In the opening monologue, Alessia Cara explains that “Where The Wild Things Are is a place that exists in our minds…it can take a split second or a lifetime to find it, but once you do, you’ll be free.” There is an introduction to all her friends: Chantel, Zippy, Robert and Olivia.
She walks around her neighborhood, waiting for her friends to meet her. Olivia runs up to her and gives her a hug. She says hello to Chantel. Robert and Zippy, who live only a couple of houses away from her, join the group. Tonight, she and her friends are going to set off fireworks.
Olivia and Chantel practically live at her house. They helped her put the string of lights along the stairway while decorating for Christmas. Robert and Zippy come over a lot, too. They talk and hang out. She takes a selfie with her cell phone. However, it’s Olivia who is into photography. She takes her camera with her everywhere. At the end of the night, there is usually a stack of Polaroid pictures.
Olivia helps her with her music. She’ll play guitar and Olivia will sing the lyrics into something. Olivia’s car kind of sucks. Robert and Zippy helped push it until it the engine started. She sits in the back with Chantel. Olivia’s horrible car is a running joke at this point. If it started the first time, it would be something to post on Facebook.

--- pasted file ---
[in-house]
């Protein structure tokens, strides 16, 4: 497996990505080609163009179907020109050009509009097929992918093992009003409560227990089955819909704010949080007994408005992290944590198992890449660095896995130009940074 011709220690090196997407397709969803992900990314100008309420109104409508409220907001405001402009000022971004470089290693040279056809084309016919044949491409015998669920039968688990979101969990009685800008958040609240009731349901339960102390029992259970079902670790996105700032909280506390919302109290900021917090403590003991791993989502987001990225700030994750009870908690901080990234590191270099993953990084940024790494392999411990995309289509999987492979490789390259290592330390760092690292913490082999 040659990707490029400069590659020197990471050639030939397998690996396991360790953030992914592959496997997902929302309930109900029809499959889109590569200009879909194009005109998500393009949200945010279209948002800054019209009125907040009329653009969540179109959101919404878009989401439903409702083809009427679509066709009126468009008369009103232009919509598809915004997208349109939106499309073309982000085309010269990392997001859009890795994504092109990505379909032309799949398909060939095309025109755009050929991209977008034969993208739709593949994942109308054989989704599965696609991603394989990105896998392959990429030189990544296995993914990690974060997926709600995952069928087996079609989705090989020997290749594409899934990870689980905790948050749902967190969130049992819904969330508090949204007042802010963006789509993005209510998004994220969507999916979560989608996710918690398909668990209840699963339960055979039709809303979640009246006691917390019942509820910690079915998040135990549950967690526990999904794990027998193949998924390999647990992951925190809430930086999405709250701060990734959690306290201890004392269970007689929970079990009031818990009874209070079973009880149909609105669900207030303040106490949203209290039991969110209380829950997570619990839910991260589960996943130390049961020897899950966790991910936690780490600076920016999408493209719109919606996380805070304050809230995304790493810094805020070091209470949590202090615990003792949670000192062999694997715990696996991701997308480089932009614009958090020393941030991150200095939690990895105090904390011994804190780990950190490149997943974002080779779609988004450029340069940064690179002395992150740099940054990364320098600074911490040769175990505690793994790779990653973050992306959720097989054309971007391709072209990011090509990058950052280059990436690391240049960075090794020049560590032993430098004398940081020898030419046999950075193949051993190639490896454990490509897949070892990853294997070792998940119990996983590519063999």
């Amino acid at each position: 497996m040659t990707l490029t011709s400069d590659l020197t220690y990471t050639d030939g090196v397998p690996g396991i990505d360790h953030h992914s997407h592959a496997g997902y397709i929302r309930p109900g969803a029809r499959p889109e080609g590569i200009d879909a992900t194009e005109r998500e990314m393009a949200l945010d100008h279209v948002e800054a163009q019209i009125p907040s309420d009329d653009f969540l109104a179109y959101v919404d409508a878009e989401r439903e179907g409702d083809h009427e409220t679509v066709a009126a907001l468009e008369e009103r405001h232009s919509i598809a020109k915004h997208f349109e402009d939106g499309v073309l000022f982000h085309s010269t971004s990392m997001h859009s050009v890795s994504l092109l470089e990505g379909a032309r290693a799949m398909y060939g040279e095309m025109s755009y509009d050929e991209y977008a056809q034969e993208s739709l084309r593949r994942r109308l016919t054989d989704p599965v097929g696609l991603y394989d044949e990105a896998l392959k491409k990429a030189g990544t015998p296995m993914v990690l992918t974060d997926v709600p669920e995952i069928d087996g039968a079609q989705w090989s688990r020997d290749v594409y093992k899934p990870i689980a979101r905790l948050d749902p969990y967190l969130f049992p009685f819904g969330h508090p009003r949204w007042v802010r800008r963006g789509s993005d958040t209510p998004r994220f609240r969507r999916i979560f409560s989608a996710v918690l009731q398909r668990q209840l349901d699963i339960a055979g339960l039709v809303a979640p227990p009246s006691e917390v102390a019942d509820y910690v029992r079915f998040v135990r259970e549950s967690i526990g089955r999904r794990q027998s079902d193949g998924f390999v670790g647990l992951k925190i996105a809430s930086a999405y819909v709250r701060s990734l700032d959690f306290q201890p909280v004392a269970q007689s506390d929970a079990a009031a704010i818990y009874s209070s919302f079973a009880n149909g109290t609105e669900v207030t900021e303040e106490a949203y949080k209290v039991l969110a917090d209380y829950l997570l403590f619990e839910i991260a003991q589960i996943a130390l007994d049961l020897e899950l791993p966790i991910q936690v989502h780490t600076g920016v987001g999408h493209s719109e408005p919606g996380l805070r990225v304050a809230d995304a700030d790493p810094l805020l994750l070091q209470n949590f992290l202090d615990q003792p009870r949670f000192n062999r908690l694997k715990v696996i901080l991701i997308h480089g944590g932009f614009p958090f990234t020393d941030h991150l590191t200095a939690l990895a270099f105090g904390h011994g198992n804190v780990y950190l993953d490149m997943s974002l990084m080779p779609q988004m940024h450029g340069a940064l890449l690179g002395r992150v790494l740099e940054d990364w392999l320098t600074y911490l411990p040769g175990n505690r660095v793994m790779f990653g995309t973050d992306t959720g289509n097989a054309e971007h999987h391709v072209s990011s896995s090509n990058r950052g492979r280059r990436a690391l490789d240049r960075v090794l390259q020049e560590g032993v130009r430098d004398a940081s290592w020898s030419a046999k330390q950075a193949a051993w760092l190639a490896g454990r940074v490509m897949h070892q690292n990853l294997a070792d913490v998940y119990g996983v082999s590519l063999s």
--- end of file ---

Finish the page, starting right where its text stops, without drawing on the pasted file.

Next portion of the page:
First stop: the beach. After hanging out by Olivia’s car all day long, she and her friends put on animal masks. They remove them and watch the sunset together. Underneath the night sky, she stands on the hood of Olivia’s car.
Walking around, the group find two grocery carts. Cara and Olivia hop inside of them. Chantel hangs onto the end of the other one with Olivia inside. Robert and Zippy swing them all around and pop wheelies until the girls feel nauseous. Afterwards, they head to a store and buy a ton of fireworks. With a match, Cara sets it off and throws it away far away. They end the night with a bonfire and put on their masks again.
The next day, as they walk home together from school, Cara has another monologue. She says “there is a wild thing in all of us.. it’s even made a home in the darkest parts of us. But we can’t be scared of it, we have to become it.”
The masks allude to Where The Wild Things Are by Maurice Sendak. However, the emotional depth of dealing with anger isn’t touched upon at all. She and her friends are ok with who they are and not being popular. They are own their clique. There isn’t any resentment towards the cool kids. None of them are even seen. It’s difficult to buy them as these hostile teenagers if they are smiling all the time. It almost reaches the point and then it’s an air ball, missing the net completely.
Director: Aaron A Year: 2016